March 31, 2019
22 Simple Daily Assessment Strategies That Really Work
Assessment happens every day in our classrooms, so it's got to be as simple and effective as possible. Simple daily assessment strategies like the ones from Saga Briggs in this TeachThought article fit the bill perfectly.
One of the highest goals of education is the achievement of understanding. We live in a world of online information. This has transformed our students' expectations not only of learning, but also how it is assessed.
Educator Andrew Churches reminds us that today's learners "expect and demand transparency, adaptability, contextual and collaborative learning, and the opportunity to use technology. These changes shape the pedagogy we need to employ to engage and motivate our learners.”
In our book Mindful Assessment we discuss the fact that in today's world, the only constant is change. It is a world of adaptation, continuous adjustments, and incremental improvements. That's precisely what the daily assessment strategies below are designed to enable teachers to do with their assessments.
Daily Assessment Strategies for Anytime and Any Classroom
Saga urges us to explore the versatility and endless applications for these daily assessment strategies in her article:
"There isn’t always time to address weaknesses and misunderstandings after the tests have been graded, and the time to help students learn through strategies to ask great questions is gone. Below are 22 simple assessment strategies and tips to help you become more frequent in your teaching, planning, and curriculum design."
Examine the strategies below and see how you can make them fit into your instructional practices.
22 Daily Assessment Strategies
- Ask open-ended questions: Stay away from yes/no questions and devise questions that get students thinking and talking.
- Ask students to reflect: Use quick debrief sessions to engage students in reflective learning.
- Use quizzes: Try short quizzes to check for comprehension and understanding.
- Ask students to summarize: Challenge students to use their Twitter-style smarts to summarize the main concept of a lesson in just a few short sentences.
- Use hand signals: This is a quick indication of understanding and is one of the more popular daily assessment strategies out there. For example, thumbs up means they've got it, sideways thumb means they're unsure, and thumbs down means they need help.
- Response cards: These can be index cards, signs, whiteboards, or other items. Have your learners indicate their response to a question or problem by holding up different cards.
- Four corners: After you ask a question, learners each take a spot in a corner of the room. The corners might be “strongly agree,” “strongly disagree,” “agree somewhat,” and “not sure.”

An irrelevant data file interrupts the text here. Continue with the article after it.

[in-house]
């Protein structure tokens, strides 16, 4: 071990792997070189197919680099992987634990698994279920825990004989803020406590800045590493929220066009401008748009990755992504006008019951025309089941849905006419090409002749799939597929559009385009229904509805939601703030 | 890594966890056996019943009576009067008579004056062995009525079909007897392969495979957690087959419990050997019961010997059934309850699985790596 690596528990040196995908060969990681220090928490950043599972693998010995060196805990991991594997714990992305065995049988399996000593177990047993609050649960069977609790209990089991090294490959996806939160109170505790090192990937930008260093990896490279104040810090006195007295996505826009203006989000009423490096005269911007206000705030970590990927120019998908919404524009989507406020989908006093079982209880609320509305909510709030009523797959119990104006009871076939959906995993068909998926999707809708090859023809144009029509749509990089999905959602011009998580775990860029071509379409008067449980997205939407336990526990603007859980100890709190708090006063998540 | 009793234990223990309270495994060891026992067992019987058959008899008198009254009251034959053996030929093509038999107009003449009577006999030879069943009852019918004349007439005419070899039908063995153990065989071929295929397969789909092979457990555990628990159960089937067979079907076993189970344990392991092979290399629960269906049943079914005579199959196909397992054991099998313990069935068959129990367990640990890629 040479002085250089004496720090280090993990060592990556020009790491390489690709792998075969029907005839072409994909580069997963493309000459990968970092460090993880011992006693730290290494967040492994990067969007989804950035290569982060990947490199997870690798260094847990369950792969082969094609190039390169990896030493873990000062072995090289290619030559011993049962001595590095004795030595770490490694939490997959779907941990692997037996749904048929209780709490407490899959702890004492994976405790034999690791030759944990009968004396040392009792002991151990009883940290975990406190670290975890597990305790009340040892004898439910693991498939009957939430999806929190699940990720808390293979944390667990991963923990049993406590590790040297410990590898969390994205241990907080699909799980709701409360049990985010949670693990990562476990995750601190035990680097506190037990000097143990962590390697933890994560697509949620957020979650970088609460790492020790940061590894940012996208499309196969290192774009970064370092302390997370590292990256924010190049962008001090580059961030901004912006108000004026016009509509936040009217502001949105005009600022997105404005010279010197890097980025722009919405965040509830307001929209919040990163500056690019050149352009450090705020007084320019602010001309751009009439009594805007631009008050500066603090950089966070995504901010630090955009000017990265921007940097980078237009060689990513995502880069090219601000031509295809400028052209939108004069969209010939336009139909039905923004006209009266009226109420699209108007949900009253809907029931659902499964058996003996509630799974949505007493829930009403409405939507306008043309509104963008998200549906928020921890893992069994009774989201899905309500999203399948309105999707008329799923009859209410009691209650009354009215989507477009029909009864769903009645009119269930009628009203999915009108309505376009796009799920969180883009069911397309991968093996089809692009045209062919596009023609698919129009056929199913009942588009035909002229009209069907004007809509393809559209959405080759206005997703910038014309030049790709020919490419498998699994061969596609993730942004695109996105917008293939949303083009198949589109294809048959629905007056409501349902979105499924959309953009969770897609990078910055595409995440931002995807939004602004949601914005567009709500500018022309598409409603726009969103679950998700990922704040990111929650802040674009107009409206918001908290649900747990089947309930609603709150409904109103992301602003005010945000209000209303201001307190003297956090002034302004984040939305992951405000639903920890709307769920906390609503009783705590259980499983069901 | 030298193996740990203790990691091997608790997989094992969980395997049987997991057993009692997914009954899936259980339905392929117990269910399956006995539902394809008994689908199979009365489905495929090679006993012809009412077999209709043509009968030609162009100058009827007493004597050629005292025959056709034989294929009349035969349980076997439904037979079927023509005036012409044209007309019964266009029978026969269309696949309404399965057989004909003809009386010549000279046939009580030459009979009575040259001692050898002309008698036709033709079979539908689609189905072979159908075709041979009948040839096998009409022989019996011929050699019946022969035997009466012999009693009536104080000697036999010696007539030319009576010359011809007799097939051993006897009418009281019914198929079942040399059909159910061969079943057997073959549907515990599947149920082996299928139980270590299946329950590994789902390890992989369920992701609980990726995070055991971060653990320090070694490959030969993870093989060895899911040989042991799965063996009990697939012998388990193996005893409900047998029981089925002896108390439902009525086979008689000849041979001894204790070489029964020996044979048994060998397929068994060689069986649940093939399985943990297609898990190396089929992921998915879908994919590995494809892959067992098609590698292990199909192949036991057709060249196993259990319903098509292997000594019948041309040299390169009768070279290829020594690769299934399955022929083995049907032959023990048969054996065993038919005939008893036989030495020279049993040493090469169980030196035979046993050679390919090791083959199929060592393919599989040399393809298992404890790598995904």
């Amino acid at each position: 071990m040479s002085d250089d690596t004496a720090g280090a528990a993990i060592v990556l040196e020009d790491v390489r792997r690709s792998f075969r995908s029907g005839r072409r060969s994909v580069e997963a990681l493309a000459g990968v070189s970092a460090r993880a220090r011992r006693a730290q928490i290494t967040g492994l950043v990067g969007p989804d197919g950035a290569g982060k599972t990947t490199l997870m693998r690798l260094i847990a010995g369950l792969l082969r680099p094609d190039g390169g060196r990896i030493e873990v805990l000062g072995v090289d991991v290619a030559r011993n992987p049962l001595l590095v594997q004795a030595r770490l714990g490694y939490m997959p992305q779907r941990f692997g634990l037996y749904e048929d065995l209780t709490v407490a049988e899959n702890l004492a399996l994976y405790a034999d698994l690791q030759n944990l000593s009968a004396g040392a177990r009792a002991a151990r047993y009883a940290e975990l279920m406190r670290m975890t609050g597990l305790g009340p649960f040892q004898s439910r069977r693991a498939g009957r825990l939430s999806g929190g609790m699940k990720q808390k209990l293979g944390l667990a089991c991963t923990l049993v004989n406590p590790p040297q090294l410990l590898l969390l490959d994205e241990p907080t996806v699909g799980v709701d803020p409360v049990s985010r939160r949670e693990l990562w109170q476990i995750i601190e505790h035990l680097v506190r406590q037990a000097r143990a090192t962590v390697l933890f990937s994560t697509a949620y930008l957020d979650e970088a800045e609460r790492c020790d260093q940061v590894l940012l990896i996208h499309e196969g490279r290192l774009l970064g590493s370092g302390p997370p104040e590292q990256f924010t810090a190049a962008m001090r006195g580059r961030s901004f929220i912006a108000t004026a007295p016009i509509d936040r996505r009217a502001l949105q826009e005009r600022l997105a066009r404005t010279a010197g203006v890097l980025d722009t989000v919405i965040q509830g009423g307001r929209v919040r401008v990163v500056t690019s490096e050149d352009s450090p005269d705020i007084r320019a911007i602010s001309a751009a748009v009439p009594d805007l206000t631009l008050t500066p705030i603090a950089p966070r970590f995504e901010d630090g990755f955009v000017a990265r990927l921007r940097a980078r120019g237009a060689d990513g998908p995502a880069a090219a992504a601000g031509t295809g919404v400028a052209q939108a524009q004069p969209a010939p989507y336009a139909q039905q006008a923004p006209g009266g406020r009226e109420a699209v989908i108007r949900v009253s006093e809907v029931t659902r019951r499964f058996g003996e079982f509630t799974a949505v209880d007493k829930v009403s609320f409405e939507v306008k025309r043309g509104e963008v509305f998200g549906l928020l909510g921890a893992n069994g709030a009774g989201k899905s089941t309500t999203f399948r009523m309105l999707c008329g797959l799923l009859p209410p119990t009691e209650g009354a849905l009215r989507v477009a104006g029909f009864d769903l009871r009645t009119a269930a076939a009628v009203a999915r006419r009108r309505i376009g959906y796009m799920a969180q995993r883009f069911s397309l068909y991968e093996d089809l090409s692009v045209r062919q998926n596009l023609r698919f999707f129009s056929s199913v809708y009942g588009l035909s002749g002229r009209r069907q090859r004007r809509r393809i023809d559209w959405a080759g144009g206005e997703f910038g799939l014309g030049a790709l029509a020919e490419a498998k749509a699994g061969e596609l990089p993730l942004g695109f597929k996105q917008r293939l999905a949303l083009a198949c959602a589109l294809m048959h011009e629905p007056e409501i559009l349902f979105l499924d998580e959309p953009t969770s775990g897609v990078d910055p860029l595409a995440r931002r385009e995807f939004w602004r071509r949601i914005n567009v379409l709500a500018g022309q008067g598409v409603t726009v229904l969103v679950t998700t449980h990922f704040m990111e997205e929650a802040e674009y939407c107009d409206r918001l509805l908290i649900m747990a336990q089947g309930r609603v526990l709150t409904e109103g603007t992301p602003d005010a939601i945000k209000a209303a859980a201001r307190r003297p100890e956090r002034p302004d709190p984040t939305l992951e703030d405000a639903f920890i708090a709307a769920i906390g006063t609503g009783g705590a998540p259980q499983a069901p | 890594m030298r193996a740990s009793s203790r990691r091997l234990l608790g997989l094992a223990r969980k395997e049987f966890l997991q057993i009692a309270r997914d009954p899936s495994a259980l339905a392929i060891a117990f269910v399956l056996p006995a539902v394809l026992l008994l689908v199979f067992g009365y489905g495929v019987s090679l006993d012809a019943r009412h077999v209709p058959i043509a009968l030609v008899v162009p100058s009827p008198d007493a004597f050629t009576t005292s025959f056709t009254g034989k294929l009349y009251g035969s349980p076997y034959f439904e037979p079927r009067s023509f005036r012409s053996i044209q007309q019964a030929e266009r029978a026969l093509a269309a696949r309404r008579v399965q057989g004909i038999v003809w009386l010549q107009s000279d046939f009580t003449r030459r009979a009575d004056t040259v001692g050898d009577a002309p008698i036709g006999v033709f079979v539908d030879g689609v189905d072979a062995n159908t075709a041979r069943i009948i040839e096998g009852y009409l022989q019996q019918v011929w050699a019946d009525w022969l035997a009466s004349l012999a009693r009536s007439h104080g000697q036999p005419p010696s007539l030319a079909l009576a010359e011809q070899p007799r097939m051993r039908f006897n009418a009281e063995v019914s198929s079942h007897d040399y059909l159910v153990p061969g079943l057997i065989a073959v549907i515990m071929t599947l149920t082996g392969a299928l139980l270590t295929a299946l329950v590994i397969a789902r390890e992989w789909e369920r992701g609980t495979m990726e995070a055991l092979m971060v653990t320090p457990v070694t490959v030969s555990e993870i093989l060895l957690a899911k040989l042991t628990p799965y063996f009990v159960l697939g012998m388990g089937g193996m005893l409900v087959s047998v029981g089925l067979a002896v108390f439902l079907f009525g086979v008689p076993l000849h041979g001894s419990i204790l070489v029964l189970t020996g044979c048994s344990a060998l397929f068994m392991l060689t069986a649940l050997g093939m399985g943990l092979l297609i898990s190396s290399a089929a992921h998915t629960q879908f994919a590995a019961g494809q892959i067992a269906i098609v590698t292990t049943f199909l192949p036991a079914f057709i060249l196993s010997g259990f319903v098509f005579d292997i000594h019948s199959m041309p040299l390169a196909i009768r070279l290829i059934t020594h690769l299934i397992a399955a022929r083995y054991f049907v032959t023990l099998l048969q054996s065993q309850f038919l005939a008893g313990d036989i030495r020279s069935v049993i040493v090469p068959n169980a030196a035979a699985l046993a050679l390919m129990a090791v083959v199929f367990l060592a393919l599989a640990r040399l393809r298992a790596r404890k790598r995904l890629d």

- Think-pair-share: Students take a few minutes to think about the question or prompt. Next, they pair with a designated partner to compare thoughts before sharing with the class.
- Choral reading: This involves a learner marking text or a concept and then reading it aloud in unison with the teacher. Daily assessment strategies like this one exercise a number of different listening, reading, and comprehension skills.
- One question quiz: A quiz made up of one single focused essential question. Learners can respond either orally or in writing.
- Socratic seminar: Socratic seminars call for critical and independent thinking by both forming essential and herding questions about the discussion topic and responding to the questions of others. They also teach learners how to respond to questions with thoughtfulness and civility.
- 3-2-1: Students debrief a lesson by answering the following: 3 things they learned, 2 things they want to know more about, and 1 question they have.
- Exit tickets: Students write in response to a specific prompt. Afterward, collect the responses at the end of class to check for students’ understanding of a concept.
- Journal reflection: Students can reflect on and process lessons with a brief writing exercise either at the beginning or end of the day.
- Formative pencil–paper assessment: Students respond individually to short, pencil–paper formative assessments of skills and knowledge taught in the lesson.
- Misconception check: Present students with a common misconception about a concept you’re covering. Ask them if they agree or disagree and then have them explain their reasoning.
- Analogy prompt: Present students with an analogy prompt: “the concept being covered is like ____ because ____.”
- Practice frequency: Check for understanding at least three times a lesson, minimum.
- Use variety: Be sure to use a range of different individual and whole-group daily assessment strategies.
- Make it useful: As Saga reminds us, "the true test is whether or not you can adjust your course or continue as planned based on the information received in each check."
- Peer instruction: Letting students teach or explain a concept remains a powerful assessment tool. It teaches learning responsibility, communication, organizational and leadership skills. It's also one of the best measures of whether a learner truly understands a concept or not.
- “Separate what you do and don’t understand”: Whether making a t-chart, drawing a concept map, or using some other means, have the students not simply list what they think they know, but what they don’t know as well.